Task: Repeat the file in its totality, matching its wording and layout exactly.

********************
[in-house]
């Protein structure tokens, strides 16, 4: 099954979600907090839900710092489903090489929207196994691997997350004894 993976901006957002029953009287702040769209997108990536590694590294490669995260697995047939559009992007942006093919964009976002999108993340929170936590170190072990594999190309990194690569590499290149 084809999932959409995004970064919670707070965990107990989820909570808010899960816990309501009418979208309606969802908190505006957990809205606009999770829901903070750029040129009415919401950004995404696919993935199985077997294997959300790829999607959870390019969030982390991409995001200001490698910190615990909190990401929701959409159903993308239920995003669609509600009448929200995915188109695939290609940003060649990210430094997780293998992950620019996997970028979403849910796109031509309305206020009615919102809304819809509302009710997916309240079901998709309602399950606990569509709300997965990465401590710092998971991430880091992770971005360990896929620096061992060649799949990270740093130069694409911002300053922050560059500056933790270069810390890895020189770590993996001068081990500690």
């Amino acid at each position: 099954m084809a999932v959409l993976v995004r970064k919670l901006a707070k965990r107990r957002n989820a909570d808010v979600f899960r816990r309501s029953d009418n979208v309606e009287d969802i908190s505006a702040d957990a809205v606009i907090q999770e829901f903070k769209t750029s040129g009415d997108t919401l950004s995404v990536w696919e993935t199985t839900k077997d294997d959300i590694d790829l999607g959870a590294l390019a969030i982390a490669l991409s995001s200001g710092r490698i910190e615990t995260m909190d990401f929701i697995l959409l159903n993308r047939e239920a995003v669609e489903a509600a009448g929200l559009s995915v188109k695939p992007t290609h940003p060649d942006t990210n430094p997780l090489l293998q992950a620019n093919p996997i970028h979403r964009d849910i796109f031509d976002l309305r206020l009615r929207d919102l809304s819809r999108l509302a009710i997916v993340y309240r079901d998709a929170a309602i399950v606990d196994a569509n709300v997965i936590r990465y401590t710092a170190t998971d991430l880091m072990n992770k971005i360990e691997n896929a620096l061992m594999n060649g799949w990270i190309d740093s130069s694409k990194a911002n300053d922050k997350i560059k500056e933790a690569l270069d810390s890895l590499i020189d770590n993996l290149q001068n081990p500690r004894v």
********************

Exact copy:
[in-house]
């Protein structure tokens, strides 16, 4: 099954979600907090839900710092489903090489929207196994691997997350004894 993976901006957002029953009287702040769209997108990536590694590294490669995260697995047939559009992007942006093919964009976002999108993340929170936590170190072990594999190309990194690569590499290149 084809999932959409995004970064919670707070965990107990989820909570808010899960816990309501009418979208309606969802908190505006957990809205606009999770829901903070750029040129009415919401950004995404696919993935199985077997294997959300790829999607959870390019969030982390991409995001200001490698910190615990909190990401929701959409159903993308239920995003669609509600009448929200995915188109695939290609940003060649990210430094997780293998992950620019996997970028979403849910796109031509309305206020009615919102809304819809509302009710997916309240079901998709309602399950606990569509709300997965990465401590710092998971991430880091992770971005360990896929620096061992060649799949990270740093130069694409911002300053922050560059500056933790270069810390890895020189770590993996001068081990500690």
């Amino acid at each position: 099954m084809a999932v959409l993976v995004r970064k919670l901006a707070k965990r107990r957002n989820a909570d808010v979600f899960r816990r309501s029953d009418n979208v309606e009287d969802i908190s505006a702040d957990a809205v606009i907090q999770e829901f903070k769209t750029s040129g009415d997108t919401l950004s995404v990536w696919e993935t199985t839900k077997d294997d959300i590694d790829l999607g959870a590294l390019a969030i982390a490669l991409s995001s200001g710092r490698i910190e615990t995260m909190d990401f929701i697995l959409l159903n993308r047939e239920a995003v669609e489903a509600a009448g929200l559009s995915v188109k695939p992007t290609h940003p060649d942006t990210n430094p997780l090489l293998q992950a620019n093919p996997i970028h979403r964009d849910i796109f031509d976002l309305r206020l009615r929207d919102l809304s819809r999108l509302a009710i997916v993340y309240r079901d998709a929170a309602i399950v606990d196994a569509n709300v997965i936590r990465y401590t710092a170190t998971d991430l880091m072990n992770k971005i360990e691997n896929a620096l061992m594999n060649g799949w990270i190309d740093s130069s694409k990194a911002n300053d922050k997350i560059k500056e933790a690569l270069d810390s890895l590499i020189d770590n993996l290149q001068n081990p500690r004894v």